Uncredited: Tony Allen as Removal Man (hiding Arthur's mini in his van), Hal Galili as Terry's sauna client.
Double Take: Ann Lynn (Rose) and Tony Selby (Jack) would both later reprise their characters in episode #2.10 'Diamonds Are A Girl's Worst Enemy'. Kenneth Cope would later appear as Scooter in #6.6 'Waiting For Goddard' and as Phelan #10.9 'Bring Me The Head Of Arthur Daley', the penultimate episode of the entire series.
Bloopers: Watch out for a few bloopers in this episode - firstly when Arthur first goes around to see Terry at his flat, when Arthur closes the door it actually opens up again! Also when Jack (Tony Selby) first goes around to see Rose at the Garden Centre, there is something very odd about the front number plate on his silver Capri. Also watch the scene where the two green minis are together and keep an eye on what is going on behind them, when the left mini drives off there has obviously been a cut somewhere. Also no end credit for "Mickey the barman" who does have many lines in this episode - the actor also appears as a policeman in "You Gotta Have Friends".
Title: Bury My Heart at Wounded Knee: a 1970 book written by American Dee Brown that documents the history of native Americans in the American West in the late nineteenth century.
003. The Smaller They Are - Written by Leon Griffiths #1.3
Directed by Roy Ward Baker
First Broadcast in the UK: 12th November 1979
Cast: Glynn Edwards as Dave, Phil McCall as Scotch Harry, Hans Meyer as Maurice Bonnet, Dave Jackson as Big Stan, Peter Childs as Rycott, Osmund Bullock as Brian, Susan Vanner as Kim, Chris Jenkinson as Eric, Hilary Ryan as Airline Receptionist, Michael Segal as Hotel Manager, George Tovey as Pub Landlord
Story: When Scotch Harry successfully steals a suitcase full of cash at an airport terminal, Rycott is hot on his tail. When Terry and Arthur are tracked down by Big Stan, Arthur offers to help to Scotch Harry return the cash to its owner minus some expenses (of course). Things turn nasty when it turns out that the suitcase was taken from a organised gang smuggling forged money across Europe.
Facts: Here we see The Winchester Club for the first time and are introduced to DC Rycott, played by the late Peter Childs. Rycott would appear in 15 episodes of Minder in total. The original script for this episode suggests that Rycott was originally known as "Ryman" and that this name has been crossed out and replaced with Rycott in the script (possibly by director Roy Ward Baker). Unlike further episodes, there is a suggestion in this episode that Rycott is corrupt. The original script for this episode also provides some background to the Winchester Club, saying that (sic) "The Winchester is your standard after-hours drinking club and was featured briefly in the first episode of the series. It is run by Dave, an ex-boxer in his mid-fifties and his glamorous forty year old wife, Eileen." In this episode we also see Arthur passing comment about women other than 'er indoors - firstly at the Winchester Club at the start of the episode and secondly at the airport terminal with the check-in attendant. This is something that disappears as the series continues. Arthur also mentions that Terry is unfamiliar with Rycott at this point in the series.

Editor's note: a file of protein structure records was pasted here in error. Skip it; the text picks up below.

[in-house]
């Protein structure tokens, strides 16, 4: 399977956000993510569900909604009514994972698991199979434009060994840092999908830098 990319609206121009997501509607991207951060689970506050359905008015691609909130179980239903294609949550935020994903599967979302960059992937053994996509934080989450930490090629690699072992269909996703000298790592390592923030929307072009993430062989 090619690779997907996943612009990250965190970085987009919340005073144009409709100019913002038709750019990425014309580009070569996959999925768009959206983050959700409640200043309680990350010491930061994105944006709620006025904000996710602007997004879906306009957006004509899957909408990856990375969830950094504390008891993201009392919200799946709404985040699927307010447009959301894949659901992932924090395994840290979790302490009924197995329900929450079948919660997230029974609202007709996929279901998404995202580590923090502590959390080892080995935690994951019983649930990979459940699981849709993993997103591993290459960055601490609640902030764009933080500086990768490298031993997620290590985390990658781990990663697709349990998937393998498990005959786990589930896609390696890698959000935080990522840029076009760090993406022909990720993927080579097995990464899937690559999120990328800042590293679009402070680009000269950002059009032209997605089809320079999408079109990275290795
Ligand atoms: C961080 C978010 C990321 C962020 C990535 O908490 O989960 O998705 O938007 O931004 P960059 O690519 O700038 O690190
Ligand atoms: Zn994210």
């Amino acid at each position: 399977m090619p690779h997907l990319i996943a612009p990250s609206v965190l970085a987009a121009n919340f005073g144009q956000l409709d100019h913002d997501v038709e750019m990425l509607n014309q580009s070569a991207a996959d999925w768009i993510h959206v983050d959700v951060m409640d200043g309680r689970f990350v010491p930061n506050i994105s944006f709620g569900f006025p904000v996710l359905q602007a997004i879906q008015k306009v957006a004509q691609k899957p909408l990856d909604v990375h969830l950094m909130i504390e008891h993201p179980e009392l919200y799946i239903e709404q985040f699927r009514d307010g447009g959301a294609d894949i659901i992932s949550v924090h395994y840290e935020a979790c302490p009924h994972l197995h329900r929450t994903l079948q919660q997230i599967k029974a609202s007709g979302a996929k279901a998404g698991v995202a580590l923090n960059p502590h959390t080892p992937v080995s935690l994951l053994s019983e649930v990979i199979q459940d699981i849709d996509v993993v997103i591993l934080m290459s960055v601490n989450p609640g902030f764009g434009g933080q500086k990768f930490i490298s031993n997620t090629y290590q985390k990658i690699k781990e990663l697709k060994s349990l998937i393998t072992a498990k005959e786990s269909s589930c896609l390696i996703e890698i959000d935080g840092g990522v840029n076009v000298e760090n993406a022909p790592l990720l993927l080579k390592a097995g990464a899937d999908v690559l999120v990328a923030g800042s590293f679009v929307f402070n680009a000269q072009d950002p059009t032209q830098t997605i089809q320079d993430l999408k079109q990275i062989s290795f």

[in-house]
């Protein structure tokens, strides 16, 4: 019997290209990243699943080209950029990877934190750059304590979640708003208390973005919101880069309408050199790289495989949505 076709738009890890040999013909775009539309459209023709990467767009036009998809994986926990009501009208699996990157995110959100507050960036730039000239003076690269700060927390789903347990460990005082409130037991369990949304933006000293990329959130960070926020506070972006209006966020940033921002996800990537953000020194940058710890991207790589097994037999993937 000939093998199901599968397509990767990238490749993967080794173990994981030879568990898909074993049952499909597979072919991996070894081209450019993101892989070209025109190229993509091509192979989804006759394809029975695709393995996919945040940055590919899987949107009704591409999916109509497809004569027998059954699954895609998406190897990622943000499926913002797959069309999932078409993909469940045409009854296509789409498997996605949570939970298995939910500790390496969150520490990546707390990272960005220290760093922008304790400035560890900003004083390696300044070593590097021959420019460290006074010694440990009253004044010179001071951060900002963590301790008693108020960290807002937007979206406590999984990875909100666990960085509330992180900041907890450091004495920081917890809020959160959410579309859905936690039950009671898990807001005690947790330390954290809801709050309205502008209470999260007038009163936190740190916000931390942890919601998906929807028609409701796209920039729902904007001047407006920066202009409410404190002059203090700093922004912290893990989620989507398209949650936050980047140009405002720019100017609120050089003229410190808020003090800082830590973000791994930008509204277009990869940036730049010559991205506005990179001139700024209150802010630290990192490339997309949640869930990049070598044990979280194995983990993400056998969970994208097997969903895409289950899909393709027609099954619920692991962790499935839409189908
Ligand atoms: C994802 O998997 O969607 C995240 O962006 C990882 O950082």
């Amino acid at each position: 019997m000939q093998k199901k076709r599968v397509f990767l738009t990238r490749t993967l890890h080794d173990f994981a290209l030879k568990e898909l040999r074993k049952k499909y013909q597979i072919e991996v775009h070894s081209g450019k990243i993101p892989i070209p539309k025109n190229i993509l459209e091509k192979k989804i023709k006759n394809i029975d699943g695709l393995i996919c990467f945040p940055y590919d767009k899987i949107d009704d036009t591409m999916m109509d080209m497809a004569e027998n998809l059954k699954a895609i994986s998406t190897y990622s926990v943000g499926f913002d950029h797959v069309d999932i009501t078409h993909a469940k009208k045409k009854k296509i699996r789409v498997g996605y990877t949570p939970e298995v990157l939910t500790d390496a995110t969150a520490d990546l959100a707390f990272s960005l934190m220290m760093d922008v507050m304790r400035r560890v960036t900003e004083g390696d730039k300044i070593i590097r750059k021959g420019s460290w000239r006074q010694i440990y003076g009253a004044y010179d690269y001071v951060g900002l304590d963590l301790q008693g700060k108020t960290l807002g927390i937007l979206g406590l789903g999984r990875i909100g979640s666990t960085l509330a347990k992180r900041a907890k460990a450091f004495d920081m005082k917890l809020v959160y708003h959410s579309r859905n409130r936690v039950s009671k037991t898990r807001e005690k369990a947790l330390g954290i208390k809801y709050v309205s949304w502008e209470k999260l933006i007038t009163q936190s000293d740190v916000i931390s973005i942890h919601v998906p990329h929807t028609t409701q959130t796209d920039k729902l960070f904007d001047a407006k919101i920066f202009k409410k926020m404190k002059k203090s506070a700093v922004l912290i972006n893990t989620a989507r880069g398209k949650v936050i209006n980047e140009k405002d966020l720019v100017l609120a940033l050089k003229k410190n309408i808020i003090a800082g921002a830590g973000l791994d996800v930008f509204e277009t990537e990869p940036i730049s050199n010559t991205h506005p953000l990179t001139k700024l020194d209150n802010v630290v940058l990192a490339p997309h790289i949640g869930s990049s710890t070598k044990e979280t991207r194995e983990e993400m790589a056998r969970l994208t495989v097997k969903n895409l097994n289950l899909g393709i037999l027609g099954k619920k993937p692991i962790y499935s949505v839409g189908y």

Uncredited: Eric Kent as Man In Pub (at the 'Market Bar' at 34m31s).
Double Take: Phil McCall would reprise his role as Scotch Harry in #6.3 'The Return Of The Invincible Man'. Dave Jackson (Big Stan) also stars in #6.1 'Give Us This Day Arthur Daley's Bread'. Hans Meyer also stars in 'Minder On The Orient Express'.
Bloopers: Many bloopers exist in this episode, mostly continuation bloopers. At 08m44s when Scotch Harry first runs out of the terminal and crosses the road, the woman waiting at the traffic lights opposite just magically appears and the traffic changes as the scene has obviously been cut. Also when Scotch Harry is out of the breath on the corner, the children playing outside the Lyons Supermarket opposite weren't there a few seconds before when he ran down the street - notice how the camera attempts to keep them out of the shot! Also, when Rycott picks up Scotch Harry at the "The Market Bar" and puts him in the car it is raining- just two seconds later it seems to have stopped. Also, when Arthur and Terry arrive at the Fontwell for the showdown with the gang and spot Rycott, an American car is parked behind them. When Terry turns around to look for Rycott's pals there is the infamous brown Ford Cortina parked behind them (see our Dodgy Motors section) with covered parking meters. Seconds later when they walk over to greet Rycott the American car is back and the parking meters have gone.